Finally, it’s extremely easy to overdry cannabis when you use a quick-dry method. Very dry weed not only tastes and smells worse, but it burns much hotter and faster than it should. You have to smoke a lot more of it to get buzzed.
That may leave you with one question: if the heat does so much damage, why do you bake pot in the oven to decarb it?
Drying vs. Decarbing
First, a quick explanation for readers who have never made their own edibles or oils. Decarbing is shorthand for decarboxylating. And weed that isn’t going to be smoked or vaped must be decarbed before it can be used.
Here’s why. Cannabis doesn’t really contain THC; it contains THCA, a precursor to THC. In order to turn THCA into THC, the flower must be heated. That happens naturally when you smoke or vape. Otherwise, the weed must first be exposed to heat, or your pot brownies won’t get you high. They’ll be nothing more than brownies with some useless herb in them.
Decarbing “activates” the THC, and it’s done by simply putting the weed into an oven at about 220° for 45 minutes or so. It’s then ready to be made into cannabutter or cannabis oil for baking.
OK, the question still stands: why is decarbing weed in the oven good, but drying it in the oven is bad?
The answer is simple. When you decarb cannabis, it’s already been dried and cured. You’ll be doing very little damage to its taste, aroma, and potency as long as you keep the temperature low enough. But if it hasn’t already been dried and cured, you’re asking for trouble.
Do you still want to quick-dry weed in the oven? Fine. Here’s how to do it.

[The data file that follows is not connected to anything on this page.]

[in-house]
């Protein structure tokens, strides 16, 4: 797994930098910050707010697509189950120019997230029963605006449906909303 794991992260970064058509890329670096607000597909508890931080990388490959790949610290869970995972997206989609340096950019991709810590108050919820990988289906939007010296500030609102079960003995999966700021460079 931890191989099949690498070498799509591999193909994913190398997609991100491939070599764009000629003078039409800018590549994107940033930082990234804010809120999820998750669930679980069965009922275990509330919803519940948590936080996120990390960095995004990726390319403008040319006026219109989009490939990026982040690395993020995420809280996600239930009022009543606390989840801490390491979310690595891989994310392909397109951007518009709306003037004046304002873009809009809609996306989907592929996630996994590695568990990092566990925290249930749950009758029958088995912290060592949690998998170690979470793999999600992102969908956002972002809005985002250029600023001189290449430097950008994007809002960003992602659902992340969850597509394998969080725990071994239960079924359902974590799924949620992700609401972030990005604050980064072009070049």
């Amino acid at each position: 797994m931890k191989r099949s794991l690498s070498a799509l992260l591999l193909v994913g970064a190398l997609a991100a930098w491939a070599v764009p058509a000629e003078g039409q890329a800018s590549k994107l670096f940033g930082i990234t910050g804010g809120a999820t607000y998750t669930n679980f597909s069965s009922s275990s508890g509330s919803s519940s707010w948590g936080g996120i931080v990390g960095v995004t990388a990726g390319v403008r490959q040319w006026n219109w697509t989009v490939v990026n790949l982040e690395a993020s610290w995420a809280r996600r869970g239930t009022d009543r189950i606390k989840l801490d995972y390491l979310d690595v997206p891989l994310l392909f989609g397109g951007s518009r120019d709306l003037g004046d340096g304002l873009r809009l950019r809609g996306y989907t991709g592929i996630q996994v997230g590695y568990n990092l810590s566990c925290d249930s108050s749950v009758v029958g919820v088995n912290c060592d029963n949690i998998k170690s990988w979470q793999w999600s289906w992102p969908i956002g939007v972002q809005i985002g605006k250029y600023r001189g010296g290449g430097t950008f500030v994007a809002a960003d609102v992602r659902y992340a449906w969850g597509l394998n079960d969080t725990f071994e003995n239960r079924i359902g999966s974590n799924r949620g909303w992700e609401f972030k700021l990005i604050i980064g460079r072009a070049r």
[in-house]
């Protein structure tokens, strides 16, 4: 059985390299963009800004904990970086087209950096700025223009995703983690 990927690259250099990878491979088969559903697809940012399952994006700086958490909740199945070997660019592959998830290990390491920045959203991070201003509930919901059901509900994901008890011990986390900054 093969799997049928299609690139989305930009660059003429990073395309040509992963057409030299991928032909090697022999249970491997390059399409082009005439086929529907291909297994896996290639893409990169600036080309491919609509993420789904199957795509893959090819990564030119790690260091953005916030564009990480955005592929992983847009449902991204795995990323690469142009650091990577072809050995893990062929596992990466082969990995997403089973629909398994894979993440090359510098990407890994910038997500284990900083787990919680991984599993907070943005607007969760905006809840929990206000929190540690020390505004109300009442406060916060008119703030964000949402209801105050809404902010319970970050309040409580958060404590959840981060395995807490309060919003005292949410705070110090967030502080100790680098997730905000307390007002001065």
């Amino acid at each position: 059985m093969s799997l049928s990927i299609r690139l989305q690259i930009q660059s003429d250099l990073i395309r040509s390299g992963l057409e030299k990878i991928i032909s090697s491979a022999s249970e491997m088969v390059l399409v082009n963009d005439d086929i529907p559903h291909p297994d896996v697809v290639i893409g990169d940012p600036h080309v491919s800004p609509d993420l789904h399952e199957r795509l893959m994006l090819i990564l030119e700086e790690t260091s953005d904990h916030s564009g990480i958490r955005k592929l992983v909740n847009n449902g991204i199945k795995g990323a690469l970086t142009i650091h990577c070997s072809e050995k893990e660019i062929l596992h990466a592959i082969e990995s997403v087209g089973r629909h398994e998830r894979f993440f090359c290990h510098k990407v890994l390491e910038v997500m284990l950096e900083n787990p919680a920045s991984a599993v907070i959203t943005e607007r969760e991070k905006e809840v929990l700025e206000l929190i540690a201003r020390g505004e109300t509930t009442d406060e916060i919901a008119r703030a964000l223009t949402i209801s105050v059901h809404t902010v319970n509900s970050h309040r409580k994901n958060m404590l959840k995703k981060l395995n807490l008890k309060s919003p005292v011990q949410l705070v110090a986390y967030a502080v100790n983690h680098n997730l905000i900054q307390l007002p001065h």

How To Dry Weed In The Oven
One warning before we start: be careful. Setting the temperature too high (or using an oven that runs much hotter than its settings) will burn the bud and turn it nasty. And if you leave it in the oven too long, it can completely dry out and lose most of its strength.
Here we go.
- Line a baking tray or cookie sheet with aluminum foil.
- Spread the buds out on the foil, so they’re in a single layer.
- Bake for ten minutes at 120-125°, turn them over, and bake for five more minutes.
- If the weed still isn’t completely dry, continue baking for a few more minutes at a time.
You’ll end up with weed that’s harsher than it “should” be, and it may not taste and smell as good as you’d hoped. Most of the potency should remain, though, as long as you’re careful with times and temperatures.
And perhaps you’ll plan better for your next crop, so you have enough time to properly dry and cure it before you need to use it.
How To Dry Weed In The Oven FAQ
Q: What about drying weed in the microwave instead?
A: You can do that too, but you’ll do the same “damage” to your crop’s taste, aroma, and possibly its potency. Set the microwave at 30% power and nuke for 15 seconds, then turn the flower over and do it again. If it’s still not dry, continue the process as necessary.
Q: Can you just put the crop out in the sun?
A: You can, but that’s an even worse idea. It’ll take 2-3 days for the weed to dry out, but sunlight will destroy most of the terpenes and much of the THC, and the bud will become brittle and unsatisfying to smoke.
Q: Isn’t there anything faster than a drying and curing process that takes more than a month?
A: The best alternative may be to put a few buds into a brown paper bag, and put the bag into a cool, dark place for 4-5 days. Be sure to open the bag a few times a day to allow air to circulate; even so, it will still be humid inside the bag, and there’s a good chance that mold or mildew will grow on your weed.